Digges became the leader of the English Copernicans and used his observations of the supernova to justify the heliocentric system. One of his ideas was that the movement of the Earth round the sun meant that the Earth moved towards and then away from the star causing it to brighten and fade. However when the brightening failed to occur periodically, this ideas was seen to be wrong.
He translated part of Copernicus's De revolutionibus and added his own ideas of an infinite universe with the stars at varying distances in an infinite space. It was his belief that the distances to the stars varied that at first seemed to be consistent with the new star being a faint one close to the Earth. Digges wrote to William Cecil, the leading statesman of the Elizabethean era, requesting support for the astronomical work he was carrying out. He makes his Copernican views very clear in this letter quoted in :-
I cannot here set a limit to again urging, exhorting and admonishing all students of celestial wisdom, with respect to how great and how hoped for an opportunity has been offered to Earyth dwellers of examining whether the monstrous system of celestial globs ... has been fully corrected nd amended by that devine Copernicus of more than human talent, or whether there still remains something else to be further considered. This, I have considered, cannot be done otherwise than through most careful observations, now of this most rare star, now of the rest of the wandering stars and through varous changes in their appearances, and all done in the various regions of this dark and obscure terrestial star, where, wandering as strangers, we lead in a short space of time, a life harrassed by various fortunes.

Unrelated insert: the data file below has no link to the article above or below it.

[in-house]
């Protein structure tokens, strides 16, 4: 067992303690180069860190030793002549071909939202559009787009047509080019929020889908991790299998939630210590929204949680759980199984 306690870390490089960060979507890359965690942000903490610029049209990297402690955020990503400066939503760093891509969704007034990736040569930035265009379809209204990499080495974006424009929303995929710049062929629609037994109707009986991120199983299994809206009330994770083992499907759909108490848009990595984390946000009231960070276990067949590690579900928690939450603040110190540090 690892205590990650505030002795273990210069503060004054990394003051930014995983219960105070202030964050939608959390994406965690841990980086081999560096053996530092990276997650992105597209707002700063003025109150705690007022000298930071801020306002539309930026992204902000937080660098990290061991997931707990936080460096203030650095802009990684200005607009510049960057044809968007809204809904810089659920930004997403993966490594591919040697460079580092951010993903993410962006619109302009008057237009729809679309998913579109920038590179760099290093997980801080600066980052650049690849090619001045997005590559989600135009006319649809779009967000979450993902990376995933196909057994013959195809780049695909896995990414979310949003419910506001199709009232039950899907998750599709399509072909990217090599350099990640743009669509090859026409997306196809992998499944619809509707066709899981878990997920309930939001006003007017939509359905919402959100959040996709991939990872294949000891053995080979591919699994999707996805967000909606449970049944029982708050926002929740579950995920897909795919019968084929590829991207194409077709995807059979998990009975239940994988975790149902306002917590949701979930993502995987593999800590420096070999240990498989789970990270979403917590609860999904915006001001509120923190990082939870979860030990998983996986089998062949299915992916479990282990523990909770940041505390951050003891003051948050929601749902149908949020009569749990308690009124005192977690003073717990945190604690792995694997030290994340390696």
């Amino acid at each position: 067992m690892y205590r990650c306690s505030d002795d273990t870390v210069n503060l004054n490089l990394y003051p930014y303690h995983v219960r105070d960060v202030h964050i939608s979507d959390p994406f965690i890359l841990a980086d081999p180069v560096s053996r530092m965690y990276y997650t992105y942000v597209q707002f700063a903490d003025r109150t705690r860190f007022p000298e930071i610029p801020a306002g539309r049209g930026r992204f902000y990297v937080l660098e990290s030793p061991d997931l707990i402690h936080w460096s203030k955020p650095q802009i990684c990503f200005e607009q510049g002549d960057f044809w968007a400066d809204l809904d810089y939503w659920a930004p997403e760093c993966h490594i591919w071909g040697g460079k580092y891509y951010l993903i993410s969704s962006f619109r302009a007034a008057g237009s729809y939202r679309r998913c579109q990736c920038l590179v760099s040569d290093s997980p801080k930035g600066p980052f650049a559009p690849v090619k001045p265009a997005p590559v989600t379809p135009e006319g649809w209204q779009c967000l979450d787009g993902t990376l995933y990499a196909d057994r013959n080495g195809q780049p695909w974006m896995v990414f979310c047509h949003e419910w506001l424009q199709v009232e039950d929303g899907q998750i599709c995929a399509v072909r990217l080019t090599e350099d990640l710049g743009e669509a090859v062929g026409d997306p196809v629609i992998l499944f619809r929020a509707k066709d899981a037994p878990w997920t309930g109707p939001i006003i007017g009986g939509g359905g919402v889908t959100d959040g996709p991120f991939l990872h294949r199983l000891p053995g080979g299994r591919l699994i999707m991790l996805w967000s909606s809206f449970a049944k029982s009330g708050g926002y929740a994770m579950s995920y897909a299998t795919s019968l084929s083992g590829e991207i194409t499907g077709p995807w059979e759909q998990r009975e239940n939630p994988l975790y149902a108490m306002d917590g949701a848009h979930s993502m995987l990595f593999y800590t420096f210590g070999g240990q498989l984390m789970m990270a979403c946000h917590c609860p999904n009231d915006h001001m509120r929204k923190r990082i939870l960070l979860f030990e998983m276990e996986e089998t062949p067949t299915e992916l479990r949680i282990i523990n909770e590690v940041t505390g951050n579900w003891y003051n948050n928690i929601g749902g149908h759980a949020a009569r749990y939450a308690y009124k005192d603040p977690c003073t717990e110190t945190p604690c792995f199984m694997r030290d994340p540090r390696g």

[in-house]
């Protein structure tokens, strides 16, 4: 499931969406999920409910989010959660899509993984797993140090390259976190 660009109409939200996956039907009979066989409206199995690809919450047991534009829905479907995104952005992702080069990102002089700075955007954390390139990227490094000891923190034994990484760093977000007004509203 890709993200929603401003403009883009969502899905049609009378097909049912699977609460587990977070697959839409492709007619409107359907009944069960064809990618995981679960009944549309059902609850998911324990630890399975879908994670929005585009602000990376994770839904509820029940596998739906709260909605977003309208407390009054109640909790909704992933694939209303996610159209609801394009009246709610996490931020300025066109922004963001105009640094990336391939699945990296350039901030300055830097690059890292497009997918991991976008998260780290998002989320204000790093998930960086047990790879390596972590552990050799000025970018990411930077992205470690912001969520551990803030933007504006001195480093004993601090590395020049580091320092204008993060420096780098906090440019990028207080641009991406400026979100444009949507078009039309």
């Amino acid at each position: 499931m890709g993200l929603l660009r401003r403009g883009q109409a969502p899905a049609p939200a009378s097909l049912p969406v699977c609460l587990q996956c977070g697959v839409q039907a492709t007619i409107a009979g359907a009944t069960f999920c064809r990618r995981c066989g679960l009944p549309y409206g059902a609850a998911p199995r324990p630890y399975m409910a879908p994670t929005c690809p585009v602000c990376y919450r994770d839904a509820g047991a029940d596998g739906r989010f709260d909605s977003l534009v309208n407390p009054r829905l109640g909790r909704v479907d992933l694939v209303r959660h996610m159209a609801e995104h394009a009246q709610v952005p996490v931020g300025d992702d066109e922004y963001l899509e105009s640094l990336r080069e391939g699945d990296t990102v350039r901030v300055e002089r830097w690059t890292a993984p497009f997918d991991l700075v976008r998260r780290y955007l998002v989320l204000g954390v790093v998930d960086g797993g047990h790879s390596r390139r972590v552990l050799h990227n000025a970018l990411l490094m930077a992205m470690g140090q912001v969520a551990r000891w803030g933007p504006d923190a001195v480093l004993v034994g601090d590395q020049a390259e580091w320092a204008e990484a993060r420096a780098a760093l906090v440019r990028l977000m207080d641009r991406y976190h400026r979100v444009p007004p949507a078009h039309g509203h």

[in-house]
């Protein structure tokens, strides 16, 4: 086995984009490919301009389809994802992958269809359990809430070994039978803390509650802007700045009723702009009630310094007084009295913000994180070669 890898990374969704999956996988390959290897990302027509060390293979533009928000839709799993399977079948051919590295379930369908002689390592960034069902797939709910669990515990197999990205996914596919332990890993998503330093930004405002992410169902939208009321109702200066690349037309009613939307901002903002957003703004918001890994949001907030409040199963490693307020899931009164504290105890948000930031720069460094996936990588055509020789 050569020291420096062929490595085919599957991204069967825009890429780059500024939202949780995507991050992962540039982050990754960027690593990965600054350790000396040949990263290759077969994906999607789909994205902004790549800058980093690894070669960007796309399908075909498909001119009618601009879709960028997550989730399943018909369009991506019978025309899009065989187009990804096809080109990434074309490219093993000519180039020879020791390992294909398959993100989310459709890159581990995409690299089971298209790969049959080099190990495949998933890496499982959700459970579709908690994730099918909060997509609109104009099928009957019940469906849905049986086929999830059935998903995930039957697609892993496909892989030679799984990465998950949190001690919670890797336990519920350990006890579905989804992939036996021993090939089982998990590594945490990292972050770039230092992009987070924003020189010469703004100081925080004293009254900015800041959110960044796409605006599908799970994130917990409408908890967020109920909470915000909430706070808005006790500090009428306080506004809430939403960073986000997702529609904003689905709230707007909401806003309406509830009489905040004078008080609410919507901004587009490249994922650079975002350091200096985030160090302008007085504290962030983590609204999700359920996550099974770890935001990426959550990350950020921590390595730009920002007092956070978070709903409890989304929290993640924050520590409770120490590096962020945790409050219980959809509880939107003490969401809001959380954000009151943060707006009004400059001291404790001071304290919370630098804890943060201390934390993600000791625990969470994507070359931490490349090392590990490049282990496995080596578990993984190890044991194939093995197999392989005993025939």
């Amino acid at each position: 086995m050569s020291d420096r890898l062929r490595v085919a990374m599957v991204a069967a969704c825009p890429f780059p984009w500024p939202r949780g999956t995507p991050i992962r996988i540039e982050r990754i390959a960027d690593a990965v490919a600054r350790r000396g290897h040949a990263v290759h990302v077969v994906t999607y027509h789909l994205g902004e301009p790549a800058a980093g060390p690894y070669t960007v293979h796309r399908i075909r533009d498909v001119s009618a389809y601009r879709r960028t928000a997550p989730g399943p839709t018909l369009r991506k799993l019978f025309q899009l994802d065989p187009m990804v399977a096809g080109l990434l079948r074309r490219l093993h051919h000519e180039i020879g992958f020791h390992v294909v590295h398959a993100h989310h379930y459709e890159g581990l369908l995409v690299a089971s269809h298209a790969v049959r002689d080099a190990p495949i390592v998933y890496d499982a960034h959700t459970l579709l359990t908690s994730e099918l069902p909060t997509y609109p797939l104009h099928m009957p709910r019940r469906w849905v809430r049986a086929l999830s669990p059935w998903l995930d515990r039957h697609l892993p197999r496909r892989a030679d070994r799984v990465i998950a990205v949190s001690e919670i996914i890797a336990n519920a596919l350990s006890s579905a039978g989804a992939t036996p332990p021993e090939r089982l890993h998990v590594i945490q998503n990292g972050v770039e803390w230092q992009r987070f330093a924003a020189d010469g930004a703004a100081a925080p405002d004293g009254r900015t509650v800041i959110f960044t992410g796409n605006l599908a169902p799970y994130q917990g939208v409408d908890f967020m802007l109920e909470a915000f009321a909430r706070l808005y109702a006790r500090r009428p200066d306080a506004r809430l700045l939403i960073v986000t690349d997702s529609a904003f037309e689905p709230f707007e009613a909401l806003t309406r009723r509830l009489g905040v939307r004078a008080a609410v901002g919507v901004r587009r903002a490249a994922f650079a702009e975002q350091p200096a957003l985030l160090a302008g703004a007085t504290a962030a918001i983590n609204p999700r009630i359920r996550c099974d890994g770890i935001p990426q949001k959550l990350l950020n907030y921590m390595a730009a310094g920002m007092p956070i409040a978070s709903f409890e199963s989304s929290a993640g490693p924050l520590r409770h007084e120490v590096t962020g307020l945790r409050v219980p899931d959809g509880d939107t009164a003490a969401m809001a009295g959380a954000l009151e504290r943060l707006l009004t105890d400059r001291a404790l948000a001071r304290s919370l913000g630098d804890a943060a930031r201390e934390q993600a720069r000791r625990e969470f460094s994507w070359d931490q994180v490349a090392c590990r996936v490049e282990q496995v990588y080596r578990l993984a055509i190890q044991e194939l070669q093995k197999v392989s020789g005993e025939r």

Digges published A Perfit Description of the Caelestial Orbes in 1576 which again restates Copernicus's views.
As well as having a military career, Digges also wrote and worked on other military matters. His book Stratioticos (1579) is a mathematics book for soldiers and contains the first discussion of ballistics in a work published in England. He also worked on fortifications, being in charge of the fortification of Dover harbour in 1582. A year earlier he had been involved in producing plans for Dover castle.
Digges was a member of parliament from 1572 and again in 1584. His military career was with the English forces in the Netherlands from 1586 to 1594. The modern state of the Netherlands came into existence with the Treaty of Utrecht in 1579. This was the year Digges wrote his military work Stratioticos which he dedicated to Robert Dudley, Earl of Leicester. Dudley was named governor-general of the Netherlands in 1586 and Dudley appointed Digges to be master-general of his army to assist him in the campaign.
Article by: J J O'Connor and E F Robertson